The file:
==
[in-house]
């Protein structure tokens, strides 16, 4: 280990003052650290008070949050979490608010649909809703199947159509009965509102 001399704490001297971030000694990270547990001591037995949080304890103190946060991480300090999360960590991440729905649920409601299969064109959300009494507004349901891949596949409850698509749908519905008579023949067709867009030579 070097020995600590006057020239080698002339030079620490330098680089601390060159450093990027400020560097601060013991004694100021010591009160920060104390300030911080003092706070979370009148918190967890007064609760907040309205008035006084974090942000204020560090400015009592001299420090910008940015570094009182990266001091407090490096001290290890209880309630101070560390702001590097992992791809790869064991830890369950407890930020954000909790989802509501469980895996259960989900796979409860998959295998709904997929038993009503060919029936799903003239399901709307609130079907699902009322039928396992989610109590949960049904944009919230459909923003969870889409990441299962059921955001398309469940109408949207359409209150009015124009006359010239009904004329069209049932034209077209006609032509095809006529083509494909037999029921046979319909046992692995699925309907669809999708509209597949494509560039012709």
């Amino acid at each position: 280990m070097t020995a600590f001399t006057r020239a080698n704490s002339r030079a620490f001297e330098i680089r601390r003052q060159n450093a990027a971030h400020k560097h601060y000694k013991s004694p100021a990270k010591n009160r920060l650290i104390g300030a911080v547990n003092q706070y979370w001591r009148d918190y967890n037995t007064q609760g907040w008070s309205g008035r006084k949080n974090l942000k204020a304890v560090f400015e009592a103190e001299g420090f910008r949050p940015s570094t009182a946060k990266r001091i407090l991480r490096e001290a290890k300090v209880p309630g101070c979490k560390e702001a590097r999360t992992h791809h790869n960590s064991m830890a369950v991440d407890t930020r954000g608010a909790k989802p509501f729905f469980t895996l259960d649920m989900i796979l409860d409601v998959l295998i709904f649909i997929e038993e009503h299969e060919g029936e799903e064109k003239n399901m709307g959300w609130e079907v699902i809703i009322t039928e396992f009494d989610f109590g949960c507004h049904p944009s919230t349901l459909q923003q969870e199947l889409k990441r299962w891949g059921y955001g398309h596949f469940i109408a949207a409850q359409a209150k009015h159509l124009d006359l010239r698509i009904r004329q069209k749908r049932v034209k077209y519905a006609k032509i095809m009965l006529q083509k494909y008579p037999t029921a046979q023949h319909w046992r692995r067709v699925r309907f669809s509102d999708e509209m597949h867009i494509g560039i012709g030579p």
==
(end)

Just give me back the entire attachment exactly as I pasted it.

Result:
[in-house]
């Protein structure tokens, strides 16, 4: 280990003052650290008070949050979490608010649909809703199947159509009965509102 001399704490001297971030000694990270547990001591037995949080304890103190946060991480300090999360960590991440729905649920409601299969064109959300009494507004349901891949596949409850698509749908519905008579023949067709867009030579 070097020995600590006057020239080698002339030079620490330098680089601390060159450093990027400020560097601060013991004694100021010591009160920060104390300030911080003092706070979370009148918190967890007064609760907040309205008035006084974090942000204020560090400015009592001299420090910008940015570094009182990266001091407090490096001290290890209880309630101070560390702001590097992992791809790869064991830890369950407890930020954000909790989802509501469980895996259960989900796979409860998959295998709904997929038993009503060919029936799903003239399901709307609130079907699902009322039928396992989610109590949960049904944009919230459909923003969870889409990441299962059921955001398309469940109408949207359409209150009015124009006359010239009904004329069209049932034209077209006609032509095809006529083509494909037999029921046979319909046992692995699925309907669809999708509209597949494509560039012709």
């Amino acid at each position: 280990m070097t020995a600590f001399t006057r020239a080698n704490s002339r030079a620490f001297e330098i680089r601390r003052q060159n450093a990027a971030h400020k560097h601060y000694k013991s004694p100021a990270k010591n009160r920060l650290i104390g300030a911080v547990n003092q706070y979370w001591r009148d918190y967890n037995t007064q609760g907040w008070s309205g008035r006084k949080n974090l942000k204020a304890v560090f400015e009592a103190e001299g420090f910008r949050p940015s570094t009182a946060k990266r001091i407090l991480r490096e001290a290890k300090v209880p309630g101070c979490k560390e702001a590097r999360t992992h791809h790869n960590s064991m830890a369950v991440d407890t930020r954000g608010a909790k989802p509501f729905f469980t895996l259960d649920m989900i796979l409860d409601v998959l295998i709904f649909i997929e038993e009503h299969e060919g029936e799903e064109k003239n399901m709307g959300w609130e079907v699902i809703i009322t039928e396992f009494d989610f109590g949960c507004h049904p944009s919230t349901l459909q923003q969870e199947l889409k990441r299962w891949g059921y955001g398309h596949f469940i109408a949207a409850q359409a209150k009015h159509l124009d006359l010239r698509i009904r004329q069209k749908r049932v034209k077209y519905a006609k032509i095809m009965l006529q083509k494909y008579p037999t029921a046979q023949h319909w046992r692995r067709v699925r309907f669809s509102d999708e509209m597949h867009i494509g560039i012709g030579p």